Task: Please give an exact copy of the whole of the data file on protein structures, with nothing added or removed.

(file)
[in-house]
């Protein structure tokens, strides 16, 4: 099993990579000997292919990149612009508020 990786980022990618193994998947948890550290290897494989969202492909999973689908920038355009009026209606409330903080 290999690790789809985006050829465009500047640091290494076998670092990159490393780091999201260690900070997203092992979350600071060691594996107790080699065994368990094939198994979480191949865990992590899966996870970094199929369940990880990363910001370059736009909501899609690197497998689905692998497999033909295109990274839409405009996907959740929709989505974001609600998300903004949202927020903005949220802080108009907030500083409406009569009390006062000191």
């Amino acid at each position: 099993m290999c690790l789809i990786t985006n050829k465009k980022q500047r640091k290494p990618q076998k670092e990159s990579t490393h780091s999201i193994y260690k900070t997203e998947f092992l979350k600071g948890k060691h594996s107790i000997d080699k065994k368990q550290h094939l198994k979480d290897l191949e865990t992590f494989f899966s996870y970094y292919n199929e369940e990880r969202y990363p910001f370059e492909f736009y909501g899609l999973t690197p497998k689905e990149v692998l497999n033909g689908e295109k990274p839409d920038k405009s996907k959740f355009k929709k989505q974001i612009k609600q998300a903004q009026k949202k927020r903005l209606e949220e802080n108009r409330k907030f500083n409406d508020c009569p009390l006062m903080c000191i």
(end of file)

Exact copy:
[in-house]
């Protein structure tokens, strides 16, 4: 099993990579000997292919990149612009508020 990786980022990618193994998947948890550290290897494989969202492909999973689908920038355009009026209606409330903080 290999690790789809985006050829465009500047640091290494076998670092990159490393780091999201260690900070997203092992979350600071060691594996107790080699065994368990094939198994979480191949865990992590899966996870970094199929369940990880990363910001370059736009909501899609690197497998689905692998497999033909295109990274839409405009996907959740929709989505974001609600998300903004949202927020903005949220802080108009907030500083409406009569009390006062000191």
């Amino acid at each position: 099993m290999c690790l789809i990786t985006n050829k465009k980022q500047r640091k290494p990618q076998k670092e990159s990579t490393h780091s999201i193994y260690k900070t997203e998947f092992l979350k600071g948890k060691h594996s107790i000997d080699k065994k368990q550290h094939l198994k979480d290897l191949e865990t992590f494989f899966s996870y970094y292919n199929e369940e990880r969202y990363p910001f370059e492909f736009y909501g899609l999973t690197p497998k689905e990149v692998l497999n033909g689908e295109k990274p839409d920038k405009s996907k959740f355009k929709k989505q974001i612009k609600q998300a903004q009026k949202k927020r903005l209606e949220e802080n108009r409330k907030f500083n409406d508020c009569p009390l006062m903080c000191i």